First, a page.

He had told police the two were dining out on the night of 11 October before heading to Ms Hamano's home for drinks, the Japan Times said, citing investigators.
According to Mr Miyamoto, Ms Hamano experienced severe coughing fits. He then contacted her family, who took her to a hospital the next day.
Hamano died on 15 October of severe respiratory failure - thallium was found in her vomit and urine, the Asahi Shimbun reported.
Police suspect that Mr Miyamoto had spiked Ms Hamano's drink when they were alone at her flat. While analysing Mr Miyamoto's smartphone, police found internet searches for thallium from before the time Ms Hamano was hospitalised.
Local media reported that Hamano first met Mr Miyamoto through a part-time job. In addition to his real estate business, Mr Miyamoto also runs an entertainment-related business involving maikos, or apprentice geishas.
"Miyamoto and Hamano sometimes wined and dined together, and they appeared happy in each other's company," said the Asahi Shimbun, quoting acquaintances.
A female relative of Mr Miyamoto's, who was hospitalised in Kyoto since July 2020 and is now unconscious, was also found to have ingested thallium. The Mainichi reported that this relative is in her 60s and had suddenly collapsed around the summer of 2020.
The substance is strictly regulated in Japan. In most cases, researchers or companies buy it from specialist businesses.
In 2015, a female university student in Nagoya was convicted of attempting to murder two classmates with thallium while she was in high school.
The same chemical had been used in lethal doses by the Islamic State group on its prisoners.
Some countries, like the US, have banned it.
In his first public appearance since speculating a week ago that he would soon be arrested, Donald Trump lashed out against the multiple criminal inquiries that have bedevilled him since he left office in January 2021.
At an airfield rally in Waco, Texas, in front of thousands of supporters, the former president called the New York City investigation into hush-money payments to adult film star Stormy Daniels an expletive.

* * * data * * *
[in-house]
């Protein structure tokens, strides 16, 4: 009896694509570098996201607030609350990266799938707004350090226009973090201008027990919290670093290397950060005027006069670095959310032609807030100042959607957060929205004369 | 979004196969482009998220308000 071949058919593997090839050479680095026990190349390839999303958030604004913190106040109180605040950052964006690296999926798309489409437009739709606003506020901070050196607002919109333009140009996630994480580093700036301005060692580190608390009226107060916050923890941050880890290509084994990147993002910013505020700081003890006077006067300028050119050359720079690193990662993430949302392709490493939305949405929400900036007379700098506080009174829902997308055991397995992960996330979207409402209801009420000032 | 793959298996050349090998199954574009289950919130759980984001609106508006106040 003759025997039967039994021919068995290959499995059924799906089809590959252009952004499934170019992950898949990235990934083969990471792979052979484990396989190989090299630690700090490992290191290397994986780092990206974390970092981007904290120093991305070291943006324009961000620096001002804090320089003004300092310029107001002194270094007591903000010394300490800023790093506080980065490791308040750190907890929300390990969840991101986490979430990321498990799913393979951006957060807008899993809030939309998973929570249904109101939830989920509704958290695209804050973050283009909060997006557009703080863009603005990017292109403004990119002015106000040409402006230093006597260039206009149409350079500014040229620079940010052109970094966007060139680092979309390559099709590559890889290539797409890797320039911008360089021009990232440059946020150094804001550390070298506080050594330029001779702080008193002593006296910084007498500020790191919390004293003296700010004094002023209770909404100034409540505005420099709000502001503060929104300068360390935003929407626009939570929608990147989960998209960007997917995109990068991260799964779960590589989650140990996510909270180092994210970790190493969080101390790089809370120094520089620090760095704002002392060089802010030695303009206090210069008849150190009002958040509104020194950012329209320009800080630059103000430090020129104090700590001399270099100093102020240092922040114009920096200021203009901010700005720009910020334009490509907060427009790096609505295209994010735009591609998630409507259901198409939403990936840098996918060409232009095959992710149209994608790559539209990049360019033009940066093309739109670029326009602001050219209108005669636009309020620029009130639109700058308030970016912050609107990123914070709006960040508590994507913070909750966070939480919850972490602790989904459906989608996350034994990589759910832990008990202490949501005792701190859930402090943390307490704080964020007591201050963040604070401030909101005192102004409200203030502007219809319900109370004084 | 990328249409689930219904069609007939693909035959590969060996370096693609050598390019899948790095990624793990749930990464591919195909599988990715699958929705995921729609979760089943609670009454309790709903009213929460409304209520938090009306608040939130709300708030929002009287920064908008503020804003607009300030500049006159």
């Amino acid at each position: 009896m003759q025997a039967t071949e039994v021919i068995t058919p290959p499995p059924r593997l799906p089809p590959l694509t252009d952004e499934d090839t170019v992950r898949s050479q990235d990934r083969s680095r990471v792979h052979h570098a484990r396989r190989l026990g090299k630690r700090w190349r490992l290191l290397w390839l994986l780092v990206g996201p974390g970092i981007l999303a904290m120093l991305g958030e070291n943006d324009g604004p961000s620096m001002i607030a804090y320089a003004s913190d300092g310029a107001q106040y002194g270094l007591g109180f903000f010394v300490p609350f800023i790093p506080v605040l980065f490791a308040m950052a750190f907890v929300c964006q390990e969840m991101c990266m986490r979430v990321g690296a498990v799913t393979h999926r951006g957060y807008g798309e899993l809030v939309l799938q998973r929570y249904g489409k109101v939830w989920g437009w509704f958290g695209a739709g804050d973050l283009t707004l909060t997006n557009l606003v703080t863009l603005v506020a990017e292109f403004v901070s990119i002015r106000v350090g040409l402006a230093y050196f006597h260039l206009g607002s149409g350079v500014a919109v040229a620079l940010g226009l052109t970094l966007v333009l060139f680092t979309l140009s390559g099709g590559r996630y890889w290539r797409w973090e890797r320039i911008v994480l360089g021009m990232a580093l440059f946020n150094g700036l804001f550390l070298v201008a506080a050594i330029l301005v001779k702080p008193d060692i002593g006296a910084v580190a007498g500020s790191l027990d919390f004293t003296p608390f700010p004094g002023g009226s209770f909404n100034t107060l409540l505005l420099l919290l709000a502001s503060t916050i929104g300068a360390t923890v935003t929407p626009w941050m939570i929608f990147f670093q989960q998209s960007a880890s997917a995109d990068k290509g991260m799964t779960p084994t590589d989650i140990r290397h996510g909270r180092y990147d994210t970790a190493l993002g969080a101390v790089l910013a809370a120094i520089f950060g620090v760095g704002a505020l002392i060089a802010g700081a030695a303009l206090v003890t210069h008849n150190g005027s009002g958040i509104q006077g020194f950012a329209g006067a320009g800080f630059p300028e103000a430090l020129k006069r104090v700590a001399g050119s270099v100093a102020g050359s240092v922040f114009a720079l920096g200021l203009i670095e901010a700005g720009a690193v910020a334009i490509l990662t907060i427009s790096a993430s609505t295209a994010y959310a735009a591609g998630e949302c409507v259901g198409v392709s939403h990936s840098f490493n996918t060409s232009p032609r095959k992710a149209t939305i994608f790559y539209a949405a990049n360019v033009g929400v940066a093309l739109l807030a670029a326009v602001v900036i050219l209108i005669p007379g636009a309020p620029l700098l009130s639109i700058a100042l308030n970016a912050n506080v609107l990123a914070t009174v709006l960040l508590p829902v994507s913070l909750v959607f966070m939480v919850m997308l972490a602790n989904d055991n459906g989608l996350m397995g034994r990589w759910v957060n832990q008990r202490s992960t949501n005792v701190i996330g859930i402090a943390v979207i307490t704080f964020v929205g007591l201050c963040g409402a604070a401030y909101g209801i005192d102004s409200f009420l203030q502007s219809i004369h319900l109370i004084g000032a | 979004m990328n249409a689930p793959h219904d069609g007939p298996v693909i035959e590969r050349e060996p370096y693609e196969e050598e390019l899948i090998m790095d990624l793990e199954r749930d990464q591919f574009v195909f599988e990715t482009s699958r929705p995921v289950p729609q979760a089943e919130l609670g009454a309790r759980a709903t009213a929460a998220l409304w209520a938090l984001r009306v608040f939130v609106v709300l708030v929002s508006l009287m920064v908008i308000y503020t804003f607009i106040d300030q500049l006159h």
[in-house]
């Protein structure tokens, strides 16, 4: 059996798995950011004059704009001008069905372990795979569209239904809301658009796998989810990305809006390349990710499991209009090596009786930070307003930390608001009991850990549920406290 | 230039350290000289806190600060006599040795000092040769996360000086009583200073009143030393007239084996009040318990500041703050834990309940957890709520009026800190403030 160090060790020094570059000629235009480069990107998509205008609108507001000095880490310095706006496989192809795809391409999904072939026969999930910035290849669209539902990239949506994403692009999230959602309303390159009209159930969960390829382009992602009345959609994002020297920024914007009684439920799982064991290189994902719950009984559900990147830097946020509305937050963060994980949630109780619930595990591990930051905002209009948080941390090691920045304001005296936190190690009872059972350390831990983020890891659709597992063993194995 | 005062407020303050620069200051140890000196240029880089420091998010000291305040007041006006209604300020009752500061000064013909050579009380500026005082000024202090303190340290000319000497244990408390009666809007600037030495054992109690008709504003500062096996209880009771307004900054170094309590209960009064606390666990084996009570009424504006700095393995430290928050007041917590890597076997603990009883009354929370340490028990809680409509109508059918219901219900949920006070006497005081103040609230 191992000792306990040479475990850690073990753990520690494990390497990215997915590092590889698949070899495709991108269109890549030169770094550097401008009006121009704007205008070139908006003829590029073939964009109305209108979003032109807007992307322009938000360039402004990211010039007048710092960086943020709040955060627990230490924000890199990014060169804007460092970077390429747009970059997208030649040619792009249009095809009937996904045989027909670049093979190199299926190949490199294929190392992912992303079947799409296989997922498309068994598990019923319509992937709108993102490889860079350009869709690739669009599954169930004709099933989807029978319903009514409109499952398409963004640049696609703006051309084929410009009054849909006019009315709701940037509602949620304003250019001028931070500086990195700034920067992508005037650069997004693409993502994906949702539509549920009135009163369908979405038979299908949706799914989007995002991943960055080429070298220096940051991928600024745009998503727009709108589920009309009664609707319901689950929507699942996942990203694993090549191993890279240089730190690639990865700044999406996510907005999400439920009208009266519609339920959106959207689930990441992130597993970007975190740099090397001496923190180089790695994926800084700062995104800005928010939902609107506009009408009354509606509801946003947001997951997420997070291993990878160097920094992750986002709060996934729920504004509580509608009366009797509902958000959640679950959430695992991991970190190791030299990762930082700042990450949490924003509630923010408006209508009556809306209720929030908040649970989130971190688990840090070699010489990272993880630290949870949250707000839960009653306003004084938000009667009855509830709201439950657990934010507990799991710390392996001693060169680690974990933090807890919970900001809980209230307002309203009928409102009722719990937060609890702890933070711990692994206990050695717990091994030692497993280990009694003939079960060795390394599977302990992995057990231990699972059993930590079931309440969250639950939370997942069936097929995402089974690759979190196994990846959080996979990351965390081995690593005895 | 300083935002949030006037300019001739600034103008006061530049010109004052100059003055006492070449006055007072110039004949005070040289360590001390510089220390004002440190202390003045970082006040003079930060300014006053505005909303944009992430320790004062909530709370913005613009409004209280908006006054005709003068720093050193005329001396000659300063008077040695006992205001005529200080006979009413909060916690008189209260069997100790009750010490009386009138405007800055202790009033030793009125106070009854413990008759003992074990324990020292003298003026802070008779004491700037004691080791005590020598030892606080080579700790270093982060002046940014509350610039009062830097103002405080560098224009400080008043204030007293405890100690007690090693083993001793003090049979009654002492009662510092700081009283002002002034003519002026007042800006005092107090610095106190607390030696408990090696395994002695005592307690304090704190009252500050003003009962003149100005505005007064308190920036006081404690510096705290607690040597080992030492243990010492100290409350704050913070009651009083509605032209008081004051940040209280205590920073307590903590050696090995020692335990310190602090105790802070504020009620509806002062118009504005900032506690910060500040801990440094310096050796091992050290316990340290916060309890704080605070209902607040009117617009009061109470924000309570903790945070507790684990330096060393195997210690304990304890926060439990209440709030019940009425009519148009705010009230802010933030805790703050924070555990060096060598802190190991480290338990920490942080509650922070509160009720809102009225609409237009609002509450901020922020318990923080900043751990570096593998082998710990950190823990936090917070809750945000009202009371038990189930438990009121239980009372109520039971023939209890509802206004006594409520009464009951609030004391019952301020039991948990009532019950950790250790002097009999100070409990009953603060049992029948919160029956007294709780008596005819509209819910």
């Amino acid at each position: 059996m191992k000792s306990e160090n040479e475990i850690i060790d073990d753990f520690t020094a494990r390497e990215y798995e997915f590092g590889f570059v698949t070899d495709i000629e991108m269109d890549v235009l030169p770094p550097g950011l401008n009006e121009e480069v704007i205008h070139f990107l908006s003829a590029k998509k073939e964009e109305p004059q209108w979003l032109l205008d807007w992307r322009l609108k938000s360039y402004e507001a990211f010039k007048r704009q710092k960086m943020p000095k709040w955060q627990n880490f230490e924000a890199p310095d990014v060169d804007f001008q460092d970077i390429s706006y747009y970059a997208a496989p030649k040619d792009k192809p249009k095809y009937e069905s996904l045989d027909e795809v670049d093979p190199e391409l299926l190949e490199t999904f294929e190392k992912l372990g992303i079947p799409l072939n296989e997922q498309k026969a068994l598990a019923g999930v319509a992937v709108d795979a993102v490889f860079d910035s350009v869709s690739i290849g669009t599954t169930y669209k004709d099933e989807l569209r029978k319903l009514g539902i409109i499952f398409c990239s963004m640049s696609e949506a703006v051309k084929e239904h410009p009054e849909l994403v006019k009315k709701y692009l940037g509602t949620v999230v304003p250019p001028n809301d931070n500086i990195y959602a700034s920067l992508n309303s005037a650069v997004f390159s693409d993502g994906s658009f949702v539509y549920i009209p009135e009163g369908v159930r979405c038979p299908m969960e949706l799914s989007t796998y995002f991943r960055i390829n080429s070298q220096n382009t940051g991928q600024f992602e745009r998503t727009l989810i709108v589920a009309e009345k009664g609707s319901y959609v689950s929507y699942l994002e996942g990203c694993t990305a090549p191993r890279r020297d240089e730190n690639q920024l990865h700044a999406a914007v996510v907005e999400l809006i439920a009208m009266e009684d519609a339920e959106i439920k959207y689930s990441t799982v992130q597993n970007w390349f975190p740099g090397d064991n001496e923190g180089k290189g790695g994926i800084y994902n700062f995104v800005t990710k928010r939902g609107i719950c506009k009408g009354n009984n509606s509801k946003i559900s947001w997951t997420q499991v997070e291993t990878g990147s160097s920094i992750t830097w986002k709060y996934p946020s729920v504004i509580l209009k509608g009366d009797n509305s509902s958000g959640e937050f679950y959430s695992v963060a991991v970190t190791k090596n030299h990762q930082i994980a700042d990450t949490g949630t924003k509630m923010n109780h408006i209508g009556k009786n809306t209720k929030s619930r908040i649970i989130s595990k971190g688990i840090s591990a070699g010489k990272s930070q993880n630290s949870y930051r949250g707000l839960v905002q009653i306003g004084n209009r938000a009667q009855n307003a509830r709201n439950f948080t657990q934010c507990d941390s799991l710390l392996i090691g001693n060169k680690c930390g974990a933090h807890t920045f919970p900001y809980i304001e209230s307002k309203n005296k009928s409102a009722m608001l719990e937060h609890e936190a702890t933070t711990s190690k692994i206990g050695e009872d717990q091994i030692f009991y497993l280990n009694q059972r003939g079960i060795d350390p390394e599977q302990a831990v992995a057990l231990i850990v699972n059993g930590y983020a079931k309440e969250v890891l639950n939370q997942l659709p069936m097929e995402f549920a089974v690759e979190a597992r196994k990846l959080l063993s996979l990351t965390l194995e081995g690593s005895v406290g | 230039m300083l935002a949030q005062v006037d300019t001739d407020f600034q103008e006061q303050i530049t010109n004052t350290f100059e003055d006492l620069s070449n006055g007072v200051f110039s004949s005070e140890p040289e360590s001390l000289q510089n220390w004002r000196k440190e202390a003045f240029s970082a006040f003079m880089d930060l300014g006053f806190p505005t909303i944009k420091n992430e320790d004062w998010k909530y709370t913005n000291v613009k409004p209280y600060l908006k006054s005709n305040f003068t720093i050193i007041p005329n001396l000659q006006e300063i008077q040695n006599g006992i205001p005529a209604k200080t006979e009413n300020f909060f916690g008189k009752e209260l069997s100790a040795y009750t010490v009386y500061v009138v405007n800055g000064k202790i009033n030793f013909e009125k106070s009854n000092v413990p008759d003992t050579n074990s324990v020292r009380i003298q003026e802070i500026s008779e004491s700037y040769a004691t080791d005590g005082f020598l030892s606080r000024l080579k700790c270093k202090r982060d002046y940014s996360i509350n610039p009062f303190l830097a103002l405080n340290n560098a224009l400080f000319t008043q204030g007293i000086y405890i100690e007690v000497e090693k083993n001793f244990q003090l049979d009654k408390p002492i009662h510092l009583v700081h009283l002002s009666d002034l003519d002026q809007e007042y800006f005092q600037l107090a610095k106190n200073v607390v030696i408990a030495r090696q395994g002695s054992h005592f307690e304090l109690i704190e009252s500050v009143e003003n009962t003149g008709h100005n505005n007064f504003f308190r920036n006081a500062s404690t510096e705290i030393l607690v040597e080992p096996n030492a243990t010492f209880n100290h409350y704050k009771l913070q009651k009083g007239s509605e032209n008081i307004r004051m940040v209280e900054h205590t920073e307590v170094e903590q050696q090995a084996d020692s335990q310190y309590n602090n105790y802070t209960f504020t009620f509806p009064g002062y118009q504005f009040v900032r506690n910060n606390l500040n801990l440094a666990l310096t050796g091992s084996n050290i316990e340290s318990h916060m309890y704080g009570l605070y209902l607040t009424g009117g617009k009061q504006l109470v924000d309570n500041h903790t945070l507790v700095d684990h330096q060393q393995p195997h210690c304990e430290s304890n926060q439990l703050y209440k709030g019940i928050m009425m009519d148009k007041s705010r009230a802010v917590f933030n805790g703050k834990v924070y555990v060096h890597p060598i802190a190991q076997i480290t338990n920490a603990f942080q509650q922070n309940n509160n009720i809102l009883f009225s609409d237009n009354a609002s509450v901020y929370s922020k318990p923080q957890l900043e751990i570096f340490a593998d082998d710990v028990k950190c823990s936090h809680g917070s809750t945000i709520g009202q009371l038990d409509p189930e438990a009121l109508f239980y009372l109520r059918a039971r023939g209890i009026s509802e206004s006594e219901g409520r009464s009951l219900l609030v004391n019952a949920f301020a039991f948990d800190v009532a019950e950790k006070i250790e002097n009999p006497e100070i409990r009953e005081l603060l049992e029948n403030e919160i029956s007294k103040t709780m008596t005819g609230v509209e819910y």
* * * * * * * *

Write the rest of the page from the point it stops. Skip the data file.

"The district attorney of New York under the auspices and direction of the 'department of injustice' in Washington, DC, is investigating me for something that is not a crime, not a misdemeanour, not an affair," he said, before belittling Ms Daniels' personal appearance.
Every piece of his personal, financial and business life, he said, has been "turned upside down and dissected" - but professed that he was "the most innocent man in the history of our country".
For the past week, Mr Trump has been posting increasingly menacing statements about "death and destruction" if he were to be indicted on his social media website, but he avoided any such dire warnings during his speech. And earlier on a sunny afternoon in Waco, Texas, the gathering felt more like the carnival-atmosphere campaign rallies of Mr Trump's 2016 presidential bid.
Thousands of the former president's supporters wandered through Trump merchandise tents, where they bought t-shirts emblazoned with "God, guns and Trump" and "Trump won". Then they packed onto the asphalt tarmac of the local airport hours before Mr Trump's private jet was scheduled to land.
[T-shirts with 'god, guns and trump' written on them]
They waited in the heat as songs by Abba, Frank Sinatra and Bon Jovi blared on the loudspeakers and cheered as a litany of familiar Trump supporters took turns warming-up the crowd.
Rock star Ted Nugent played what was billed as a "fire-breathing" rendition of the US national anthem on his electric guitar, interrupted by an obscenity-laced diatribe that included attacks on the "jack-booted thugs" in the federal government who he said have been wrongfully imprisoning Trump supporters who stormed the US Capitol on 6 January, 2021.